Have you or a close friend been charged with shoplifting in the Fredericksburg Area?
Under Virginia law, shoplifting is defined by the following statute:
§ 18.2-103. Concealing or taking possession of merchandise; altering price tags; transferring goods from one container to another; counseling, etc., another in performance of such acts.
Whoever, without authority, with the intention of converting goods or merchandise to his own or another's use without having paid the full purchase price thereof, or of defrauding the owner of the value of the goods or merchandise, (i) willfully conceals or takes possession of the goods or merchandise of any store or other mercantile establishment, or (ii) alters the price tag or other price marking on such goods or merchandise, or transfers the goods from one container to another, or (iii) counsels, assists, aids or abets another in the performance of any of the above acts, when the value of the goods or merchandise involved in the offense is less than $200, shall be guilty of petit larceny and, when the value of the goods or merchandise involved in the offense is $200 or more, shall be guilty of grand larceny. The willful concealment of goods or merchandise of any store or other mercantile establishment, while still on the premises thereof, shall be prima facie evidence of an intent to convert and defraud the owner thereof out of the value of the goods or merchandise.
This Virginia law makes it unlawful to take property with the intent to make it your own, to alter a price tag or to help another person commit the crime of shoplifting. Value of the goods will determine whether the charge will be a misdemeanor or a felony. If the value is less than $200, then the charge should be a misdemeanor. If the value of the goods in question is $200 or more, then the charge should be a felony.
If you are charged with shoplifting in the Fredericksburg area you may be asking yourself, "what options do I have?".
In the Fredericksburg area, an option available to many defendants is first offender. Under first offender and with the assistance of a Fredericksburg attorney, the defendant would admit the facts would be sufficient for a finding of guilt. Instead of finding the defendant guilty of the crime, the case would be continued for 6 months. During the 6 month period the defendant shall complete 40 hours of community service, the stop thief program and will be placed on Community Based Probation. The stop thief program is an educational class that teaches the defendant the negative consequences shoplifting has on others. If the defendant successfully completes the requirements the court will dismiss the charge after the 6month probation period. This means that your record will remain clean and the conviction will not follow you forever.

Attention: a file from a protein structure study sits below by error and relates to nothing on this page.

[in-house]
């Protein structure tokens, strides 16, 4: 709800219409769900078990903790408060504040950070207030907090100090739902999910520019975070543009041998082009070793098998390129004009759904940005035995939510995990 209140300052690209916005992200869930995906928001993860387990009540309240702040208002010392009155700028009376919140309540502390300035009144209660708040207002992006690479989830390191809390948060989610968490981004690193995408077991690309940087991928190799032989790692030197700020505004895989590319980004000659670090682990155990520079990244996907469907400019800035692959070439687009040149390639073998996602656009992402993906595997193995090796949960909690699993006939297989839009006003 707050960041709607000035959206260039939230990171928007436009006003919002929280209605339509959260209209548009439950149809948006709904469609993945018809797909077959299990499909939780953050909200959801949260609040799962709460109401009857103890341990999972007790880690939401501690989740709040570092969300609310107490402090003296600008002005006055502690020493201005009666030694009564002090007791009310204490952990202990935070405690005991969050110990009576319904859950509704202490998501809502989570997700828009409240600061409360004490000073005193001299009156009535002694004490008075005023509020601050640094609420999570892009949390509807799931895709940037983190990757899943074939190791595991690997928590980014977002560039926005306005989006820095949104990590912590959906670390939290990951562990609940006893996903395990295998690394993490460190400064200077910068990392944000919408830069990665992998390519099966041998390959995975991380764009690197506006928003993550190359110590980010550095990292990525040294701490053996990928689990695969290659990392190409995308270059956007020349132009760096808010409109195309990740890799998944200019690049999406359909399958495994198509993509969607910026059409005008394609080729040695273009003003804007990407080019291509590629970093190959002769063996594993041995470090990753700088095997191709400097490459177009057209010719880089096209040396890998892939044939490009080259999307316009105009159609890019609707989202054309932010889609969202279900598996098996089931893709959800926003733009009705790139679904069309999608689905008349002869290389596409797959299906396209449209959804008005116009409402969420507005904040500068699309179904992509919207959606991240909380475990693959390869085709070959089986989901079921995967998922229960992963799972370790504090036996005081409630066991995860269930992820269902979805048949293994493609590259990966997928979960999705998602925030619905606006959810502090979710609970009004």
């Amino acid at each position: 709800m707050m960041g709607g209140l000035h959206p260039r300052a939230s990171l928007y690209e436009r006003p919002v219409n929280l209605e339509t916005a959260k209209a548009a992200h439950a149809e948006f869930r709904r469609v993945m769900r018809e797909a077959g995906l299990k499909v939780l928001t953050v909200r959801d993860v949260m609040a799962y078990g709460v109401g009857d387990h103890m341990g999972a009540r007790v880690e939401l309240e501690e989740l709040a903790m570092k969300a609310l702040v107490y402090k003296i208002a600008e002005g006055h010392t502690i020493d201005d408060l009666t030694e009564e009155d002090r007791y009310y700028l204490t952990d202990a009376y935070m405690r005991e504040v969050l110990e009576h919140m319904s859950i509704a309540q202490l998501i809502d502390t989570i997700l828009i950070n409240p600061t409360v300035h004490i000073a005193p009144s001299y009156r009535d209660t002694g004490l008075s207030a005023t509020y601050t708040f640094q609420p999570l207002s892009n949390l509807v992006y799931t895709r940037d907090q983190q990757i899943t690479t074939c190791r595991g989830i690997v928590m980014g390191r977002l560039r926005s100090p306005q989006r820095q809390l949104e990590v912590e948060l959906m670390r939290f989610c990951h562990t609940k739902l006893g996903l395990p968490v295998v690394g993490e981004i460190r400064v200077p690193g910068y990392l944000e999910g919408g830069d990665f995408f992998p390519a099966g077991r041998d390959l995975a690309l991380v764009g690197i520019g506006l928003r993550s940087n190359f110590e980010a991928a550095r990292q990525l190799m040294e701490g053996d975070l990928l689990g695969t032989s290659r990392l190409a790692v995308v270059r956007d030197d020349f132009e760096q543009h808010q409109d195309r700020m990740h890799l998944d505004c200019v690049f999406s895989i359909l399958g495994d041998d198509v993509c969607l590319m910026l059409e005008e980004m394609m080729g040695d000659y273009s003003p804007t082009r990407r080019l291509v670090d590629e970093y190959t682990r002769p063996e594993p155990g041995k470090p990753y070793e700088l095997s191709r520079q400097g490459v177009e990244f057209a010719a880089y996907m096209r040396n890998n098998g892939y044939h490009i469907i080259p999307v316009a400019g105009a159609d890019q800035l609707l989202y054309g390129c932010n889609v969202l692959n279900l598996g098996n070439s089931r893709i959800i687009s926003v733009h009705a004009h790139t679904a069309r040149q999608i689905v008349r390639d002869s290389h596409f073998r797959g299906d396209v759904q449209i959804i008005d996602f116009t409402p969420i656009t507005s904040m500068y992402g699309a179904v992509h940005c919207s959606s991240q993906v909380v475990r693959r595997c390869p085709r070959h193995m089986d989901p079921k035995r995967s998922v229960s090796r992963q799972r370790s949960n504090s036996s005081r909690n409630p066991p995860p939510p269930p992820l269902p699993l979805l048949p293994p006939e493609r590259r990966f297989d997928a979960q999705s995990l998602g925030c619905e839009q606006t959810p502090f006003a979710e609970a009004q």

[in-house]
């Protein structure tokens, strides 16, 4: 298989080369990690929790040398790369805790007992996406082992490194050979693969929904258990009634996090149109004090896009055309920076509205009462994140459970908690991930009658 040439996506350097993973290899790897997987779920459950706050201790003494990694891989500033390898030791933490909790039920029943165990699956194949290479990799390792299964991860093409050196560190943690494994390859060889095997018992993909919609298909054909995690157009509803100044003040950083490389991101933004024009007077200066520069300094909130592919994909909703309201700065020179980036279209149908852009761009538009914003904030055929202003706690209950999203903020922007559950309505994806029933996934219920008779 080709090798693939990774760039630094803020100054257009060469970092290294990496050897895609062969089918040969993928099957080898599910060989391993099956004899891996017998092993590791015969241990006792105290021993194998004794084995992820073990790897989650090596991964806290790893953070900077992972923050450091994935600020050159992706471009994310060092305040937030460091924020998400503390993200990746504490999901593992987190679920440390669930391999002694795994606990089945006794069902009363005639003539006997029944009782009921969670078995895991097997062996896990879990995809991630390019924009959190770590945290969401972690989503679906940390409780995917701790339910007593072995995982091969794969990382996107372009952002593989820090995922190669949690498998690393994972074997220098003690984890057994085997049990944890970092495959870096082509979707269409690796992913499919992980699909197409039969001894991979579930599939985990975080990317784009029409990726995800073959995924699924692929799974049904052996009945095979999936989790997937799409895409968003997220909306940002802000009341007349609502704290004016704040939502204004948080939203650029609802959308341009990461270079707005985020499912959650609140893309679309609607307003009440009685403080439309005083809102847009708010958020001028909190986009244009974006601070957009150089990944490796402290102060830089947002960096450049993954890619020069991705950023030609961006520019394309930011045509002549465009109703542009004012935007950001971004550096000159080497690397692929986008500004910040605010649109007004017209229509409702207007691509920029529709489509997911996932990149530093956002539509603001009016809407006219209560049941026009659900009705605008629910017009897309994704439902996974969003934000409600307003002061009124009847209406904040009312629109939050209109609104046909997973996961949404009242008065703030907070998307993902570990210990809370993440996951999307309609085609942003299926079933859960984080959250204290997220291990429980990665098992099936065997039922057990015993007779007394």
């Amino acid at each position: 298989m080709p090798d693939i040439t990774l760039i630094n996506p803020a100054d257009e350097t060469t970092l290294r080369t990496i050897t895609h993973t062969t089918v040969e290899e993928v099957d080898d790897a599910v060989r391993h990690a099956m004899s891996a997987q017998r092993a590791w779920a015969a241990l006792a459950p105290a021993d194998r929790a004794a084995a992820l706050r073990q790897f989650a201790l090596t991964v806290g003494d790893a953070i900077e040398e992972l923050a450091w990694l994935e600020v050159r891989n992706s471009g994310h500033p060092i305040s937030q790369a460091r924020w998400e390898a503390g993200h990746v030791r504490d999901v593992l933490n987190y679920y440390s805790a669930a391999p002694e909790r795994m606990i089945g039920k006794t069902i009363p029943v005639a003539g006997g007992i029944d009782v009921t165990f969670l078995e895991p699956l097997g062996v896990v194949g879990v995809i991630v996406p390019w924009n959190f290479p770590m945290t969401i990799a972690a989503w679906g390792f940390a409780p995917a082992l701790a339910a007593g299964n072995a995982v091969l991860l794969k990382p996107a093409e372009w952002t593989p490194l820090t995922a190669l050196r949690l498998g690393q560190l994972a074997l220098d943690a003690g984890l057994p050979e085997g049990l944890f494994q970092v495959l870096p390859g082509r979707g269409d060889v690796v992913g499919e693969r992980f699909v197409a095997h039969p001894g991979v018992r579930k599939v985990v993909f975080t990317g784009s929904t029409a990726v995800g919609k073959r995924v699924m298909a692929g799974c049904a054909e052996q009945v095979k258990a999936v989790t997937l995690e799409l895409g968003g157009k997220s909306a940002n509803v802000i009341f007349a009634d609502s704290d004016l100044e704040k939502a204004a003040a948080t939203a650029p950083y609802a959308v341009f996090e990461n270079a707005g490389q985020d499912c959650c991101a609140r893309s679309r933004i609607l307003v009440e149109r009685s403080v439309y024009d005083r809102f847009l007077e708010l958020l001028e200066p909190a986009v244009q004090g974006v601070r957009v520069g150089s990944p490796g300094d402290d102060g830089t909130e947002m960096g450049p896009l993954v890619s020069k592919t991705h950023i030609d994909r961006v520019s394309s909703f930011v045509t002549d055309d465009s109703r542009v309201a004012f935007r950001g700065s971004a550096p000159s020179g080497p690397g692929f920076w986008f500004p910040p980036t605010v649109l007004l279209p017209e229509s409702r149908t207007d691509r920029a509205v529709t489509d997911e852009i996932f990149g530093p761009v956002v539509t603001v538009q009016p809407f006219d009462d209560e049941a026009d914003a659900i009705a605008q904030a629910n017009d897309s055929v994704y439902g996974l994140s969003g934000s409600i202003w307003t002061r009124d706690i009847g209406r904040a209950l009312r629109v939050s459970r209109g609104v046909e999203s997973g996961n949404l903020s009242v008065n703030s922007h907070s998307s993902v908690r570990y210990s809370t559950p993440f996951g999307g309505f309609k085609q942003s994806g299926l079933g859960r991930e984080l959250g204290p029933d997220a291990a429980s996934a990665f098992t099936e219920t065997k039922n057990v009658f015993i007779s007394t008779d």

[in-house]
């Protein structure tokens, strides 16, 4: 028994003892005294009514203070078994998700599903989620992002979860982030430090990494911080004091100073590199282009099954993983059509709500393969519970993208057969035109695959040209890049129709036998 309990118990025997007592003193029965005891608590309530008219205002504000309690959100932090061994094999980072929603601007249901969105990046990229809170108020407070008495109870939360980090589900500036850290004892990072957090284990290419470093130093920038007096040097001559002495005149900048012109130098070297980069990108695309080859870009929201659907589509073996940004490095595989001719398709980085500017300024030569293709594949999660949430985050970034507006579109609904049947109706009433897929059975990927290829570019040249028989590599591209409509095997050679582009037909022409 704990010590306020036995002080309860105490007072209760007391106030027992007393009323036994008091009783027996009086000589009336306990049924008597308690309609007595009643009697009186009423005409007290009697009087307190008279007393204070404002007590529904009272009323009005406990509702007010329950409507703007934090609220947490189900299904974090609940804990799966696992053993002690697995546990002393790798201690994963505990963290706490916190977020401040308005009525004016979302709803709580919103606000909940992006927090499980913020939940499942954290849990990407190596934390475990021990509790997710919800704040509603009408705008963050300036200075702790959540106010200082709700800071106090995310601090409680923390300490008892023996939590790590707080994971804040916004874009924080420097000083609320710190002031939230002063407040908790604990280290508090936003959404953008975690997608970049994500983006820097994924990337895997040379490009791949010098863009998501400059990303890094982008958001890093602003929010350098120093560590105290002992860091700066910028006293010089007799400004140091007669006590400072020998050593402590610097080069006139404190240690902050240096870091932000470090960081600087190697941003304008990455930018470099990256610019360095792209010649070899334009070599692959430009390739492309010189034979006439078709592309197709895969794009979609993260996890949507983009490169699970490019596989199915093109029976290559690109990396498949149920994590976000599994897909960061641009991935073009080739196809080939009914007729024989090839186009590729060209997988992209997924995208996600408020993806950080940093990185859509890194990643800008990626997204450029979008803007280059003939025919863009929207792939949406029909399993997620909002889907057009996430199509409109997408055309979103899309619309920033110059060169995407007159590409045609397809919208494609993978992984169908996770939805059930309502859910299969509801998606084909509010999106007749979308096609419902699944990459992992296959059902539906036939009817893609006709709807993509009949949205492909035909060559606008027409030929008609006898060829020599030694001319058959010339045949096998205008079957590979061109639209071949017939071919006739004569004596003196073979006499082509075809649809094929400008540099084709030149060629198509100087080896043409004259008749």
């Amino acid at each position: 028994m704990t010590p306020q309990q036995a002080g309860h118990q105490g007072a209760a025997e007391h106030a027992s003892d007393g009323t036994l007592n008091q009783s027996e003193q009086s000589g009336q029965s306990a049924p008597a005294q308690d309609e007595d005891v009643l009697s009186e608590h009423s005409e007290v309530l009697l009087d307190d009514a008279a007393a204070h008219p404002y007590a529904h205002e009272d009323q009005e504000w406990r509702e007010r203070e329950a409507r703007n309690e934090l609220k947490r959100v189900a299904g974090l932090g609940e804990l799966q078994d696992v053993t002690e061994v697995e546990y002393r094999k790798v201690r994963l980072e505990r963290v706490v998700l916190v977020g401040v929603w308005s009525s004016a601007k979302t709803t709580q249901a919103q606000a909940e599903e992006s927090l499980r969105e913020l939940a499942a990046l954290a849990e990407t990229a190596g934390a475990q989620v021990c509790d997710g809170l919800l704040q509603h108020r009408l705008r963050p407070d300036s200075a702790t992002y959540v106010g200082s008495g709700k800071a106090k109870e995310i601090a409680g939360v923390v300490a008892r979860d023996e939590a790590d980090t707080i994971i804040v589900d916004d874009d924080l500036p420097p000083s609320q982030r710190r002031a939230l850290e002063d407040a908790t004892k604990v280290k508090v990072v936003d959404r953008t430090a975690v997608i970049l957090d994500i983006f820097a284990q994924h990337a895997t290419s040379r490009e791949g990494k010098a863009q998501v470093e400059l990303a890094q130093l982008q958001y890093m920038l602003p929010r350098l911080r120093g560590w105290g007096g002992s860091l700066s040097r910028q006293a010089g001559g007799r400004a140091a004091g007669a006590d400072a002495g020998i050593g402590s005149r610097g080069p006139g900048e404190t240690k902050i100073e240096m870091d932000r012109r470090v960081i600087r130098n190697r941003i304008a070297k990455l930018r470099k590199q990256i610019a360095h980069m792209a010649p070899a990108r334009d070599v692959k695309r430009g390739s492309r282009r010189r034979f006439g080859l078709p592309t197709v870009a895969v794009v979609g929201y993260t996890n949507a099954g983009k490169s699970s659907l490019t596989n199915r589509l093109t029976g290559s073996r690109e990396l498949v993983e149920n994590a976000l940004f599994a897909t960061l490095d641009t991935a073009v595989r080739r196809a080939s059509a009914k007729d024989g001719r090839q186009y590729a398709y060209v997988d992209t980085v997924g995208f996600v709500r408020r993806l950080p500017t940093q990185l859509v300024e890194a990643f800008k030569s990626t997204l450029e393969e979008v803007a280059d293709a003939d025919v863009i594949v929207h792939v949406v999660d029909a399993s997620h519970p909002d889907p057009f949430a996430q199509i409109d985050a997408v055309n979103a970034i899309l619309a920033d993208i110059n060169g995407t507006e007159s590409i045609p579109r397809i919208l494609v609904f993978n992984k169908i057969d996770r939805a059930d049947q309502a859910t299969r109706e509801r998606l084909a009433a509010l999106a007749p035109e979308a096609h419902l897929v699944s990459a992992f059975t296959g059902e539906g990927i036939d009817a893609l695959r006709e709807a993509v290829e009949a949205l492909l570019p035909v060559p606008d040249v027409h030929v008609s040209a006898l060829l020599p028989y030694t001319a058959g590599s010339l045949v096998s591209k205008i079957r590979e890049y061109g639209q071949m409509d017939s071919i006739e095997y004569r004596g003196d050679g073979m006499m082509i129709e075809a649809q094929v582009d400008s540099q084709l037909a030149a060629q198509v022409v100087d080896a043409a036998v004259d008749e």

Fredericksburg area shoplifting convictions can have consequences that drastically impact people's lives. The consequences can include losing your job, affecting your ability to gain future employment, affecting your ability to keep or acquire a security clearance, etc.
This option is NOT automatic and is not available to all defendants. The factors taken into consideration include but are not limited to; the defendant's age, education, background, prior criminal history, value of merchandise taken, specific facts of the case, etc.
You will need an experienced and aggressive Fredericksburg Area Criminal Attorney to fight for first offender status. First offender is only available if your attorney can convince the Commonwealth Attorney that your are a qualified and acceptable candidate for this opportunity.
Over the years I have been able to obtain first offender for many clients in the Fredericksburg/Spotsylvania area. If you are charged with shoplifting in Fredericksburg, contact Fredericksburg Area Attorney Darren Meyer for a free consultation.
Darren Meyer, Attorney at Law